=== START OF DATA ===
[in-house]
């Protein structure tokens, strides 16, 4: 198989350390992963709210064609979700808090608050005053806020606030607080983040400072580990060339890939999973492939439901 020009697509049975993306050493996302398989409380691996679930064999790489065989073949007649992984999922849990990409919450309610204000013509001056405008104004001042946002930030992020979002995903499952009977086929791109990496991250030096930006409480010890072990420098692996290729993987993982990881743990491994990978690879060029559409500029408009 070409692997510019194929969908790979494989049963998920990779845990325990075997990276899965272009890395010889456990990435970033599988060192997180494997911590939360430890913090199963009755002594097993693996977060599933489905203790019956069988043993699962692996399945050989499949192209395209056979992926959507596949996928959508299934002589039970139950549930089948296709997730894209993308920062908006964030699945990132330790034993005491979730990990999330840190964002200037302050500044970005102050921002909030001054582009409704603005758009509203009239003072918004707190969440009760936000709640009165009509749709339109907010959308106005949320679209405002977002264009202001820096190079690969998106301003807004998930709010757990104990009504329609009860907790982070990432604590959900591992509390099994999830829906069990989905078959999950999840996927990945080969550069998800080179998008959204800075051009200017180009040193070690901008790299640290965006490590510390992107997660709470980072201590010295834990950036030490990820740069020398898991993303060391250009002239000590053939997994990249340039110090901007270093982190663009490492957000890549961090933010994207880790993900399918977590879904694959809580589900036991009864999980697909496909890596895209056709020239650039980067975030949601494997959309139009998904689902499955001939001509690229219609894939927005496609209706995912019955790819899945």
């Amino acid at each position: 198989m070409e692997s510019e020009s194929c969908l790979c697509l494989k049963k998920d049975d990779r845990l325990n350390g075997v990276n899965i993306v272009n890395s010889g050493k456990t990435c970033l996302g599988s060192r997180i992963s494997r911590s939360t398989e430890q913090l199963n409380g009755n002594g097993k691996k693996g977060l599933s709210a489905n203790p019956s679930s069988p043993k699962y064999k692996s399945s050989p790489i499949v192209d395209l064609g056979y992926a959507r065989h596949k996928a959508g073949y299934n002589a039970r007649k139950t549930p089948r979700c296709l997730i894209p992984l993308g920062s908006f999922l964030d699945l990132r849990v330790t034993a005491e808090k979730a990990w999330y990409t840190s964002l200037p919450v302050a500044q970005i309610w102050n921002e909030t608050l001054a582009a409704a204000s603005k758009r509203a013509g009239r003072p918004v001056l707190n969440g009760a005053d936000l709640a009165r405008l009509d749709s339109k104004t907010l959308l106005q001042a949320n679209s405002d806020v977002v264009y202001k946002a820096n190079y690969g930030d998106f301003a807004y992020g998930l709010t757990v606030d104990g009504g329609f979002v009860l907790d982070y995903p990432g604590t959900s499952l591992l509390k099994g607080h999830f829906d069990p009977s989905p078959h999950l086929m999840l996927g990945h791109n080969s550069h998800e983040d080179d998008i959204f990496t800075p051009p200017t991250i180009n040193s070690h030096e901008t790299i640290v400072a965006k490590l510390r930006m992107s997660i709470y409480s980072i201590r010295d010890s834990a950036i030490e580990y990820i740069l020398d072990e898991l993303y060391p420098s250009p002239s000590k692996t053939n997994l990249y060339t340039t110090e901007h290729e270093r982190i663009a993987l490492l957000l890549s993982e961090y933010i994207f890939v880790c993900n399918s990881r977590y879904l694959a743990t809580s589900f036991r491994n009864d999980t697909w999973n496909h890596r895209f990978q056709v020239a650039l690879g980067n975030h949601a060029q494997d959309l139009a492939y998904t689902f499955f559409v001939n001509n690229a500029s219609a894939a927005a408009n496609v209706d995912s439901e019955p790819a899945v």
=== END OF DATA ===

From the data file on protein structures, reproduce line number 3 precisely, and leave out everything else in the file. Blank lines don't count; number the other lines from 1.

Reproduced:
């Amino acid at each position: 198989m070409e692997s510019e020009s194929c969908l790979c697509l494989k049963k998920d049975d990779r845990l325990n350390g075997v990276n899965i993306v272009n890395s010889g050493k456990t990435c970033l996302g599988s060192r997180i992963s494997r911590s939360t398989e430890q913090l199963n409380g009755n002594g097993k691996k693996g977060l599933s709210a489905n203790p019956s679930s069988p043993k699962y064999k692996s399945s050989p790489i499949v192209d395209l064609g056979y992926a959507r065989h596949k996928a959508g073949y299934n002589a039970r007649k139950t549930p089948r979700c296709l997730i894209p992984l993308g920062s908006f999922l964030d699945l990132r849990v330790t034993a005491e808090k979730a990990w999330y990409t840190s964002l200037p919450v302050a500044q970005i309610w102050n921002e909030t608050l001054a582009a409704a204000s603005k758009r509203a013509g009239r003072p918004v001056l707190n969440g009760a005053d936000l709640a009165r405008l009509d749709s339109k104004t907010l959308l106005q001042a949320n679209s405002d806020v977002v264009y202001k946002a820096n190079y690969g930030d998106f301003a807004y992020g998930l709010t757990v606030d104990g009504g329609f979002v009860l907790d982070y995903p990432g604590t959900s499952l591992l509390k099994g607080h999830f829906d069990p009977s989905p078959h999950l086929m999840l996927g990945h791109n080969s550069h998800e983040d080179d998008i959204f990496t800075p051009p200017t991250i180009n040193s070690h030096e901008t790299i640290v400072a965006k490590l510390r930006m992107s997660i709470y409480s980072i201590r010295d010890s834990a950036i030490e580990y990820i740069l020398d072990e898991l993303y060391p420098s250009p002239s000590k692996t053939n997994l990249y060339t340039t110090e901007h290729e270093r982190i663009a993987l490492l957000l890549s993982e961090y933010i994207f890939v880790c993900n399918s990881r977590y879904l694959a743990t809580s589900f036991r491994n009864d999980t697909w999973n496909h890596r895209f990978q056709v020239a650039l690879g980067n975030h949601a060029q494997d959309l139009a492939y998904t689902f499955f559409v001939n001509n690229a500029s219609a894939a927005a408009n496609v209706d995912s439901e019955p790819a899945v």